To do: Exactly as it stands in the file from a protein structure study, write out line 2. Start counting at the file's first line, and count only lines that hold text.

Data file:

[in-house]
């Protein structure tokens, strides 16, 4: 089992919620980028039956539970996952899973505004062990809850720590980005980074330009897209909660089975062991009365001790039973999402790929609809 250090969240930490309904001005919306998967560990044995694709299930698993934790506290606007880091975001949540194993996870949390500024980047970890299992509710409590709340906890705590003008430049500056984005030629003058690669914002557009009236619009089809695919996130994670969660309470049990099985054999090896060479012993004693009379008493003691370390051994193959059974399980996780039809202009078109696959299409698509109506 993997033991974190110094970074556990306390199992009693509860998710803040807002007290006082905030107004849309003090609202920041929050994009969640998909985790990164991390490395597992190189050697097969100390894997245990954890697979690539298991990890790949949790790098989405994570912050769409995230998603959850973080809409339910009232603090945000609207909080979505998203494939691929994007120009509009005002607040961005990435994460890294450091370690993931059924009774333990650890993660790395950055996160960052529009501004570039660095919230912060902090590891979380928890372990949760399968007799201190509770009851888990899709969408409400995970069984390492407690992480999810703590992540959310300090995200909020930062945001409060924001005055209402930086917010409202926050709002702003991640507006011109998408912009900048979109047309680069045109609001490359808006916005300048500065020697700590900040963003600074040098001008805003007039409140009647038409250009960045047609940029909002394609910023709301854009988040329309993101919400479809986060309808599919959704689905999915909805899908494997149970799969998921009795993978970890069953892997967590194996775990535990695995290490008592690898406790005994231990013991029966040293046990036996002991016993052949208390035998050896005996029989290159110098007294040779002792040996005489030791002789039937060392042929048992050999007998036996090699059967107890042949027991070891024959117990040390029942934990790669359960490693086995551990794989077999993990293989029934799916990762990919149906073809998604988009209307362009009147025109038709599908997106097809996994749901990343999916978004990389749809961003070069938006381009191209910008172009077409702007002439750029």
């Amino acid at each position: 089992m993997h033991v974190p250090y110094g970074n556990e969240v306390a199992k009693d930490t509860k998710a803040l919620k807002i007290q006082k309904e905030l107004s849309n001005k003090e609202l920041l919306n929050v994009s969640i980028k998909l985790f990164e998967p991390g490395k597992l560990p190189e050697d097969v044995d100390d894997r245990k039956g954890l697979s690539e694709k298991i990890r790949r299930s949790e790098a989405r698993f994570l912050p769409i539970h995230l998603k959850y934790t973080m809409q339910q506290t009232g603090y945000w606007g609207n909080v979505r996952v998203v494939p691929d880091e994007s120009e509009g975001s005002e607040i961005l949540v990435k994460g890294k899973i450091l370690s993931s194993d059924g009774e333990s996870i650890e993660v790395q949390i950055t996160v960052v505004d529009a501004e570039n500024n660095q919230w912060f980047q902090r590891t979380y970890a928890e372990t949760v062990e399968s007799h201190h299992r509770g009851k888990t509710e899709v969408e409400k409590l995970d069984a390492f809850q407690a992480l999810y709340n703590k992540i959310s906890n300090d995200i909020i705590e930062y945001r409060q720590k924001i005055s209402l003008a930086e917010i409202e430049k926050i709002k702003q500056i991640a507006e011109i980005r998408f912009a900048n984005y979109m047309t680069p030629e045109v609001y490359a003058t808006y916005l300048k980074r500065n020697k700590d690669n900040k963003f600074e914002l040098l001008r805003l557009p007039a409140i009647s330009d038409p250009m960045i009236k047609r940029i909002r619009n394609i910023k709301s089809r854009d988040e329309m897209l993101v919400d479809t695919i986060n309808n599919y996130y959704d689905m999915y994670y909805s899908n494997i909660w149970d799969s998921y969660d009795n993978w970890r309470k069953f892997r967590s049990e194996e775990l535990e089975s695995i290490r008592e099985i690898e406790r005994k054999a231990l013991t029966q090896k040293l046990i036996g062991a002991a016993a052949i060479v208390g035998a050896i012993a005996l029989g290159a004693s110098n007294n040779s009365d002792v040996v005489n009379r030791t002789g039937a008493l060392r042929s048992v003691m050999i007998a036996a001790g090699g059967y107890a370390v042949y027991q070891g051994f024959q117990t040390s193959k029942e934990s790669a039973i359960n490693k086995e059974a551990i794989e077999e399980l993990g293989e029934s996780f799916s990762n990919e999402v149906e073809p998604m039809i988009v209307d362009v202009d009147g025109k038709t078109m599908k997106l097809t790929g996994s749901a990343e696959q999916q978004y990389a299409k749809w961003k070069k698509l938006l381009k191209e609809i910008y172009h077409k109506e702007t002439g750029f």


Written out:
């Protein structure tokens, strides 16, 4: 089992919620980028039956539970996952899973505004062990809850720590980005980074330009897209909660089975062991009365001790039973999402790929609809 250090969240930490309904001005919306998967560990044995694709299930698993934790506290606007880091975001949540194993996870949390500024980047970890299992509710409590709340906890705590003008430049500056984005030629003058690669914002557009009236619009089809695919996130994670969660309470049990099985054999090896060479012993004693009379008493003691370390051994193959059974399980996780039809202009078109696959299409698509109506 993997033991974190110094970074556990306390199992009693509860998710803040807002007290006082905030107004849309003090609202920041929050994009969640998909985790990164991390490395597992190189050697097969100390894997245990954890697979690539298991990890790949949790790098989405994570912050769409995230998603959850973080809409339910009232603090945000609207909080979505998203494939691929994007120009509009005002607040961005990435994460890294450091370690993931059924009774333990650890993660790395950055996160960052529009501004570039660095919230912060902090590891979380928890372990949760399968007799201190509770009851888990899709969408409400995970069984390492407690992480999810703590992540959310300090995200909020930062945001409060924001005055209402930086917010409202926050709002702003991640507006011109998408912009900048979109047309680069045109609001490359808006916005300048500065020697700590900040963003600074040098001008805003007039409140009647038409250009960045047609940029909002394609910023709301854009988040329309993101919400479809986060309808599919959704689905999915909805899908494997149970799969998921009795993978970890069953892997967590194996775990535990695995290490008592690898406790005994231990013991029966040293046990036996002991016993052949208390035998050896005996029989290159110098007294040779002792040996005489030791002789039937060392042929048992050999007998036996090699059967107890042949027991070891024959117990040390029942934990790669359960490693086995551990794989077999993990293989029934799916990762990919149906073809998604988009209307362009009147025109038709599908997106097809996994749901990343999916978004990389749809961003070069938006381009191209910008172009077409702007002439750029």